Common name

Common dolphin

Latin name

Delphinus delphis

Order

Cetacea

Family

Delphinidae

Life span

>30 years

Social behaviour

Large pods of 10-50 individuals, frequently seen with other species.

Weight

up to 140kg

Length

up to 2.7m

Population trends

Despite their name, the population of common dolphins in the Mediterranean Sea is declining rapidly. In the last 30-50 years, this population has reduced in size by roughly 50%.

Distinctive Features

The common dolphin is characterised by a light yellow hourglass shaped colouration on its sides. They also have a distinctive, curved and pointed dorsal fin with white patches.

Habitat

Typically found in offshore areas, in waters over 200 m deep.

Interesting fact

Similar to many other cetaceans, when the mother is giving birth, other members of the pod keep guard and after the calf is born, it is helped to the surface to take its first breath.

Main threats

Prey depletion (due to overfishing), by-catch, habitat degradation and pollution (noise, chemical and plastic).

Diet

Fish and cephalopods.

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Common name

Striped dolphin

Latin name

Stenella coeruleoalba

Order

Cetacea

Family

Delphinidae

Life span

Up to 45 years

Social behaviour

Large groups of 20 to 100 individuals

Weight

 130-170kg

Length

Up to 2.6m

Population trends

The striped dolphin is the most abundant dolphin species in the entire Mediterranean, with an estimated 500,000 individuals. In 2020, the IUCN Red List listed them as ‘Least Concern’, although a reduction in population size has been suspected over the past three generations.

Distinctive Features

They are easily recognisable by their grey and white stripes that begin at the eye and spread along the dorsal and lateral sides of the body.

Habitat

Typically found offshore in waters more than 200 m deep, in pelagic and benthopelagic zones.

Interesting fact

They are the only species in the Mediterranean Sea that exhibits roto-tailing. This is an agile behaviour involving leaping high out of the water and rapidly rotating the tail while in the air.

Main threats

Prey depletion (due to overfishing), by-catch, habitat degradation and pollution (noise, chemical and plastic).

Diet

Fish, crustaceans and cephalopods.

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Common name

Bottlenose dolphin

Latin name

Tursiops truncatus

Order

Cetacea

Family

Delphinidae

Life span

>50 years

Social behaviour

Pods of 2-25 individuals

Weight

250-400 kg

Length

up to 4m

Population trends

This species is found throughout the Mediterranean, with an estimated population of 52,000 individuals. While the species has shown a 30% decline in population since the 1940s, the Mediterranean population is listed as ‘Least Concern’ on  the IUCN Red List of Threatened Species in 2021. However, the increased interactions of the species with fisheries and aquaculture pose a real concern on the survival of their populations.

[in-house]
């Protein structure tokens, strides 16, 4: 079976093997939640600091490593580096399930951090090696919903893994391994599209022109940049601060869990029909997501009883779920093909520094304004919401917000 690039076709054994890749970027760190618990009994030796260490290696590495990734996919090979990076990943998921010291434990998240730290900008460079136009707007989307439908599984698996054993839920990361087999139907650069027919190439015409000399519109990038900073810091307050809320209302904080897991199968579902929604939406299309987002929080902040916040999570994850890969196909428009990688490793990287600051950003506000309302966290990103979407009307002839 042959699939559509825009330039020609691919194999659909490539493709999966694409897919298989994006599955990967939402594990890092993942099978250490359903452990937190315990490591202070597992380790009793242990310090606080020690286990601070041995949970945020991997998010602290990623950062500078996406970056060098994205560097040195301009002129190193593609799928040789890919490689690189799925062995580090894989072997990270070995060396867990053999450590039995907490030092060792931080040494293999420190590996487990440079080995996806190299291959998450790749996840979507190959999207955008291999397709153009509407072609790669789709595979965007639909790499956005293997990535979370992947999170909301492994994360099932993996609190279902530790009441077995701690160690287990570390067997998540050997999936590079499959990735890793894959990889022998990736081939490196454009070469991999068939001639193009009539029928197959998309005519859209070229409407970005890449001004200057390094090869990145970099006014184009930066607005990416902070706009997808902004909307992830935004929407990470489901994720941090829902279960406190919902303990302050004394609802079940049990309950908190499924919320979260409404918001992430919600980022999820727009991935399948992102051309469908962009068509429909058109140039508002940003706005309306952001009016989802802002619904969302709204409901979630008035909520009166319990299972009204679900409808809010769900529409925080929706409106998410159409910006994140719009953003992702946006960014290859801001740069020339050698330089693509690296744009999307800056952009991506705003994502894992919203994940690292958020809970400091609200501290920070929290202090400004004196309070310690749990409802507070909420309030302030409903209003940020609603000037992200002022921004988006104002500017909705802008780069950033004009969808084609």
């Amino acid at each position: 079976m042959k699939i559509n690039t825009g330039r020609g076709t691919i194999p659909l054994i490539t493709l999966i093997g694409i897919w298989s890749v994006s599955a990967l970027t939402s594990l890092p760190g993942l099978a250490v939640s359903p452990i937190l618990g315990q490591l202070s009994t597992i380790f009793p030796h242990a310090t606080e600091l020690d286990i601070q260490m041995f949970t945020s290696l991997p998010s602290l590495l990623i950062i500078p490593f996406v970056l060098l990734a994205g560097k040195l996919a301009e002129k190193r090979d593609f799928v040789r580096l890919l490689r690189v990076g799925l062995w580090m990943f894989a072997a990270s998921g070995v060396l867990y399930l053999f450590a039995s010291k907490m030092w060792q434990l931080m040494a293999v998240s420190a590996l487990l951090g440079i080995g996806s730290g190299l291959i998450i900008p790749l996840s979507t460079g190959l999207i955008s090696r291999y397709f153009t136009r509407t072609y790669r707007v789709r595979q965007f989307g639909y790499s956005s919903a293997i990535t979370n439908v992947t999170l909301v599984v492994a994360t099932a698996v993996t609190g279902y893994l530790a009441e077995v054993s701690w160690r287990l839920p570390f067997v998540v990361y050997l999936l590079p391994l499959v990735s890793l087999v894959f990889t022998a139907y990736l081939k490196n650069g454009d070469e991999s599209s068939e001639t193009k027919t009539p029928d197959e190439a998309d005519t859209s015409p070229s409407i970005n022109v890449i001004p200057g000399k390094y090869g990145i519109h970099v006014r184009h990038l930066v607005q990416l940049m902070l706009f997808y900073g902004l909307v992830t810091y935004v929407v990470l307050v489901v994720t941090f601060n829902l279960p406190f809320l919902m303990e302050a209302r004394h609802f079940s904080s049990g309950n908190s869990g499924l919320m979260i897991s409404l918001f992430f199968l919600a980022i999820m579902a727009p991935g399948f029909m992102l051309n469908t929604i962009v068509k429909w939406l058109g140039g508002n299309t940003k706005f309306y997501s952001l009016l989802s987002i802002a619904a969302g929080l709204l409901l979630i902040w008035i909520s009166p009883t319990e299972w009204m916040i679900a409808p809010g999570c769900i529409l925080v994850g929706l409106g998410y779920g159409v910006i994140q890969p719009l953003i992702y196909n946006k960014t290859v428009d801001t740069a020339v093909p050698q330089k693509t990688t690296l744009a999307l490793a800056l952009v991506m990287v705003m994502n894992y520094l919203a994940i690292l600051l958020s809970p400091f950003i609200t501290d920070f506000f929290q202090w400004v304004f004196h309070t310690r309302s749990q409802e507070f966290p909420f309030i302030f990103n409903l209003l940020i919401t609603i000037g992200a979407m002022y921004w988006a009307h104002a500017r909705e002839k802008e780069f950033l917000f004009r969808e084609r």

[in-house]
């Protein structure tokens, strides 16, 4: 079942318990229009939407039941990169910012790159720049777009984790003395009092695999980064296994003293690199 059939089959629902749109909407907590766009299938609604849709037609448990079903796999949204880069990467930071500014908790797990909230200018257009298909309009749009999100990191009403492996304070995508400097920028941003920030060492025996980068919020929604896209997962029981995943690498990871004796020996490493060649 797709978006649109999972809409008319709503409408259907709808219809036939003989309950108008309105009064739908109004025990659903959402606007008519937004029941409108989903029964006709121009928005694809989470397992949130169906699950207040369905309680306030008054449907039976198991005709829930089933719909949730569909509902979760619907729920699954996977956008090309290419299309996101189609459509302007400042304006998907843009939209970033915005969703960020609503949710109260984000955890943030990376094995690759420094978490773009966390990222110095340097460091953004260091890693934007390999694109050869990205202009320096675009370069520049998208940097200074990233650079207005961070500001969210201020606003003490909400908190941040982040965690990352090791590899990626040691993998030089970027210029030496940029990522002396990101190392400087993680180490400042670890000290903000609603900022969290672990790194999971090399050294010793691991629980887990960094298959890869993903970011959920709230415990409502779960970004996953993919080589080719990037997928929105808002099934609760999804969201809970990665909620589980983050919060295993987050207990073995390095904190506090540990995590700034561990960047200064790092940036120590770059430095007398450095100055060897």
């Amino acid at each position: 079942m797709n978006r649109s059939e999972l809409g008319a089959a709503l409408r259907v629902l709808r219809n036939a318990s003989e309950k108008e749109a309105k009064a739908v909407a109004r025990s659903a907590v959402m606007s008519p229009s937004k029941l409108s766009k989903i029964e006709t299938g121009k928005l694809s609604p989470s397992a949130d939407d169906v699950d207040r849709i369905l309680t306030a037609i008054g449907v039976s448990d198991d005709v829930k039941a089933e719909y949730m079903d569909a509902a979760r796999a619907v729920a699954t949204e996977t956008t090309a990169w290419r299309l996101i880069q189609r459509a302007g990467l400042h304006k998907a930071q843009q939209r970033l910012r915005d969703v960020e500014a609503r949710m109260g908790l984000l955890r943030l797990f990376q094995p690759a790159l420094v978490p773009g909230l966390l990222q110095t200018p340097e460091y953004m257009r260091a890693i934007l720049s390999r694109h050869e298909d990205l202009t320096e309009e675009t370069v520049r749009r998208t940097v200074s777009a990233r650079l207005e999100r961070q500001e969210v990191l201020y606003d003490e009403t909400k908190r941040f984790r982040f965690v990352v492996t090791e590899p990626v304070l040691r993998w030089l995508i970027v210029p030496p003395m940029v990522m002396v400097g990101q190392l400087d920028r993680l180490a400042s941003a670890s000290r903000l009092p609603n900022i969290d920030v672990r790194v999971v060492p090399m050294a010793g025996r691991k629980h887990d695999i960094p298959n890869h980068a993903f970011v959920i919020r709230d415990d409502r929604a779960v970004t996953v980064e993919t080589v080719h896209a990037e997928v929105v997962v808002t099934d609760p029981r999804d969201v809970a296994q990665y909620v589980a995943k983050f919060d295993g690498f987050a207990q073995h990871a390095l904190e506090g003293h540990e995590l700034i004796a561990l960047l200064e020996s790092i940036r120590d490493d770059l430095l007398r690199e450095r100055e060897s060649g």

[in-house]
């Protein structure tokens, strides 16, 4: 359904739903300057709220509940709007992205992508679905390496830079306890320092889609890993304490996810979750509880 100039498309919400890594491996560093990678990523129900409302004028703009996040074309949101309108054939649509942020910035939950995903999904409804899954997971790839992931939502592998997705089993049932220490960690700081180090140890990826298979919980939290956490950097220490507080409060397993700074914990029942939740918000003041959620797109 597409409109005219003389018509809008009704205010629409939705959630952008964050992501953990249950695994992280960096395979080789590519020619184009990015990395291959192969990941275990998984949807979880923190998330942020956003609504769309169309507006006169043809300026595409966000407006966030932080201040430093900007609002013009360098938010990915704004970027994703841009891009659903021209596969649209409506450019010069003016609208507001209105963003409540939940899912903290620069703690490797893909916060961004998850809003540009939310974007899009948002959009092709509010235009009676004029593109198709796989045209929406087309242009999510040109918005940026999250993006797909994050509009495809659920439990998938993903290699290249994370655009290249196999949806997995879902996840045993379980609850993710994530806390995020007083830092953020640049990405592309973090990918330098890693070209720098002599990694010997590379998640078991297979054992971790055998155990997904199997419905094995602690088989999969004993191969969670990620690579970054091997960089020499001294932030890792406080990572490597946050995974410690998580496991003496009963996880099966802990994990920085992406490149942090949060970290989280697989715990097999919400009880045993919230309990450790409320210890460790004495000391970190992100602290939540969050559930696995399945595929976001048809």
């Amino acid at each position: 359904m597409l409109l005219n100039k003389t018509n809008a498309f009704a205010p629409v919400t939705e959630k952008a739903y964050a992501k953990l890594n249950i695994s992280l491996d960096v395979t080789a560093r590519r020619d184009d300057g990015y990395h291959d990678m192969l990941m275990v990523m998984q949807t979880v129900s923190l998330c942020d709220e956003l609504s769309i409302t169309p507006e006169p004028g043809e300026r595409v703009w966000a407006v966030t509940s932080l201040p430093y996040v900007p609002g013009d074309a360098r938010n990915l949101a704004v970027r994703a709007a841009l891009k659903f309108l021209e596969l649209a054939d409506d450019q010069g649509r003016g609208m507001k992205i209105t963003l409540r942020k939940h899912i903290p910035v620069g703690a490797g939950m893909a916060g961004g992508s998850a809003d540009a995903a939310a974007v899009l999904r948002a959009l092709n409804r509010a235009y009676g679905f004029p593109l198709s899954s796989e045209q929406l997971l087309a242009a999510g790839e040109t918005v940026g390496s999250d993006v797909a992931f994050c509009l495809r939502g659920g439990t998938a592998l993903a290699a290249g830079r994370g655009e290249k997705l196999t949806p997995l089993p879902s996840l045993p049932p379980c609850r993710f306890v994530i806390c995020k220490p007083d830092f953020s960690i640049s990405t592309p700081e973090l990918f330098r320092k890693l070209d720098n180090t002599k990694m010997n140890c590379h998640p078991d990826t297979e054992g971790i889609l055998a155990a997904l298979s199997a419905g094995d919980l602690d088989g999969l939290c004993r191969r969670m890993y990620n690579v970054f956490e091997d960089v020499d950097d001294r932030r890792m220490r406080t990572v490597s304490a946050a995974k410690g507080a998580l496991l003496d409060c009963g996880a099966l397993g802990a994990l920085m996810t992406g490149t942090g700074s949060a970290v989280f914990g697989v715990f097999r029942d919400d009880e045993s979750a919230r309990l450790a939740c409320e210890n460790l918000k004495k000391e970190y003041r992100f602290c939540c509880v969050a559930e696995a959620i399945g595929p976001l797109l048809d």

Distinctive Features

Recognised by its grey colouration, curved dorsal fin and short, broad, round snout. This species is larger than other dolphins.

Habitat

Found in both in-shore coastal waters and offshore areas.

Interesting fact

Bottlenose dolphins can produce up to 1000 clicks per second when echolocating.

Main threats

Prey depletion (due to overfishing), accidental (by-catch) and deliberate killings, habitat degradation and pollution (noise, chemical and plastic).

Diet

Opportunistic diets; fish, cephalopods, crustaceans.

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Common name

Risso’s dolphin

Latin name

Grampus griseus

Order

Cetacea

Family

Delphinidae

Life span

Over 35 years

Social behaviour

Groups of 3 to 20 individuals

Weight

300-500kg

Length

Up to 4m

Population trends

There are no estimates of Risso’s dolphin population size in the Mediterranean Sea.

Distinctive Features

They have a robust, relatively large anterior body and dorsal fin. Their melon is blunt and they lack a prominent beak. Risso’s dolphins are best characterised by their pronounced white scars.

Habitat

They migrate through open sea, but are typically found in deep pelagic waters, particularly in areas with submarine canyons.

Interesting fact

Their white skin markings are scars, gained during hunting, fights and other social interactions between individuals. A lack of repigmentation causes the scarring to stand out against their otherwise grey colouration.

Main threats

By-catch, noise and chemical pollution.

Diet

Mainly cephalopods, but also fish.

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Common name

Harbour porpoises

Latin name

Phocoena phocoena

Order

Cetacea

Family

Phocoenidae

Life span

25 years

Social behaviour

Generally solitary but can be in groups of no more than 5 individuals

Weight

Up to 80kg

Length

Up to 2m

Population trends

Globally, estimates of harbour porpoise abundance total over a million individuals. They are found in the Baltic Sea, the Black Sea and their surrounding waters, with sporadic strandings recorded in the Aegean Sea.

Distinctive Features

They are identifiable by their plump bodies, rounded head, low triangular dorsal fin and lack of beak.

Habitat

They inhabit coastal and shallow offshore waters. 

Interesting fact

Harbour porpoises are one of the smallest marine mammals.

Main threats

By-catch, habitat degradation and depletion of fish stocks.

Diet

A wide variety of fish, cephalopods and crustaceans.